Here are some examples of bilingual comprehension I've noted from the past few weeks. Please, please no one make fun of my German! I'll develop a complex.
Mama: Darf ich einen Kuß haben? [Can I have a kiss?]
Mikko: Wait! I have to get my pancake. When I get back, I'm gonna give you a hug and a kiss!
He asked me what the word for train station was in Chinese. I told him Bahnhof, which satisfied him.
The following was specifically initiated by me for the purposes of this post, which is why it's such a stupid conversation!
Mama: Wie sagt man "thank you" auf Deutsch? [How do you say "thank you" in German?]
Mikko: [no response, ignoring me]
Mama: Sagt man Kartoffel, oder Bahnhof, oder danke? [Do you say potato, or train station, or thank you?]
Mikko: How do you say thank you in Spanish?
Mama: Ich weiß nicht. Vielleicht gracias? Wie sagst du das auf Deutsch? [I don't know. Maybe gracias? How do you say it in German?]
Mikko: That's how my teachers say it.
Mama: Wie sagen deine Lehrerinnen "thank you"? Kartoffel, oder Bahnhof, oder danke? [How do your teachers say thank you? Potato, or train station, or thank you?]
Mikko: [silence, back to avoiding eye contact]
Mama: Was ist danke? [What is thank you?]
Mikko: Thank you.
Mama: Ist das ein Ballon? Is das für mich? [Is that a balloon? Is that for me?]
Mikko: [shakes head and points to his own chest]
Mikko: Go downstairs.
Mama: Mit dir? [With you?]
Mama: Ich muß erst Pipi machen. [I have to go pee first.]
Mikko: Nummies on the potty! [His usual request! Go figure.]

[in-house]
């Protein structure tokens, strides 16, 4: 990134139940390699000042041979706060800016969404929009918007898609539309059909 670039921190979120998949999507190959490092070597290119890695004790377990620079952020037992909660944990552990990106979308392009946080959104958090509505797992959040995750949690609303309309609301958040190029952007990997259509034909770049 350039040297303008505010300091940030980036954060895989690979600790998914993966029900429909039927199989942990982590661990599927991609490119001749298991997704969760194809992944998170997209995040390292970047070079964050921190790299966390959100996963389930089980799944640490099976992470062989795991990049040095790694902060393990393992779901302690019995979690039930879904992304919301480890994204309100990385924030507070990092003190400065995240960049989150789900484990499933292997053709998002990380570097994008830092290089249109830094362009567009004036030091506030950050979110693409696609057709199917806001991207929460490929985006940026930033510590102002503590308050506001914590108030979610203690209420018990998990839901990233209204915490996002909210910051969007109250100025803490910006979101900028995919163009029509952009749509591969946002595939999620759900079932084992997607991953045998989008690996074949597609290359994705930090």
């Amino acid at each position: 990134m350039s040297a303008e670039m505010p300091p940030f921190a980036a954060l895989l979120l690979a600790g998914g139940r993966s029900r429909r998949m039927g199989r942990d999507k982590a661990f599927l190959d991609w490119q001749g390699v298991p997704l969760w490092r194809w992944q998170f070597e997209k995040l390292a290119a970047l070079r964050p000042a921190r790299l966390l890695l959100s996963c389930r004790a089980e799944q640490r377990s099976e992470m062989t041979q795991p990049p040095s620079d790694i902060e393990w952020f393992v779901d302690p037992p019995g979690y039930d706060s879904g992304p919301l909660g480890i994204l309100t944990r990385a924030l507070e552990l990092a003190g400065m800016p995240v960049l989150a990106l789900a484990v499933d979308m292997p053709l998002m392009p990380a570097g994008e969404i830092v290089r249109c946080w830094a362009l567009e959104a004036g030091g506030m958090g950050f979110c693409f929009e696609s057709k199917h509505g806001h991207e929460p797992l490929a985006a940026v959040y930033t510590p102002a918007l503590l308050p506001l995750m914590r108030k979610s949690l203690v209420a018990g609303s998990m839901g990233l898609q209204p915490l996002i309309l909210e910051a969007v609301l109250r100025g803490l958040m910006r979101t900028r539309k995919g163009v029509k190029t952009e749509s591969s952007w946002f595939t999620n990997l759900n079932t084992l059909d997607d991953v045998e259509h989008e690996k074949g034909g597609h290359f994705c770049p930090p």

Mama: Willst du mit mir diese Bücher lesen? [Do you want to read these books with me?]
Mikko: We can lesen … AND watch a show! [Good negotiating, kid.]
Mama: Do you want new camo shoes? [said in English]
Mikko: I don't like Schule. [Schule = school]
Mama: Not Schule. Schuhe. Shoes. [Throwing in sign language for "shoes" for good measure.]
Mikko: I don't like Schule.
Mama: I'm talking about shoes. That go on your feet.
Mikko: [laughs] That not what I'm talking about!
I also remembered that we took a little video of reading one of our favorite German-language books together, a translation of We're Going on a Bear Hunt, by Michael Rosen and illustrated by Helen Oxenbury. I just want to eat up her illustrations! This book switches back and forth from charcoal (I'm guessing; I was not an art student!) and watercolor, and it's so gorgeous I am simply in love with it. The English version of the book is fun as well, but for our purposes I found Wir gehen auf Bärenjagd (translated by Rolf Inhauser). I love that it retains the word-play onomatopoeia of the original. And, of course, the illustrations! (Did I mention I love them?) It's also cool, if you'll forgive a little more book review, that the story features a father and four children, which is somewhat unusual. Although I have witnessed two different children insist the tallest daughter must be the "mama," so that is what it is.
This video is from a year ago (I couldn't believe it had been that long — silly me!), so Mikko is 2.5 years old. It's been funny for Sam and me to look at videos from even a year ago and hear how much more "babyish" he sounds as he speaks. He really has become entirely fluent in English in that time. So there are some elements in this video that are not easily understandable German, but I moderate that by noting that his English at the time was also less fluent. His pronunciation, too, is off in places, but that doesn't worry me, either, considering his age and that it's his minority language. In general, I'd say his German speaking at the time was lagging behind his English, but that he was already doing very well with comprehension. I'm just glad to show how well he's interacting with the German text and enjoying the book — without any sense that he's being "taught" a language!
Again, please be gentle with my own German. I seriously can't tell you how self-conscious I am about speaking German!
And, also, um, ignore the spectacularly messy nightstand. Heh.
I'd like to do a future post about how we're incorporating culture into our non-native bilingualism, but I'll save that … for probably another year from now? Ha ha!
I'm all over that sort of thing.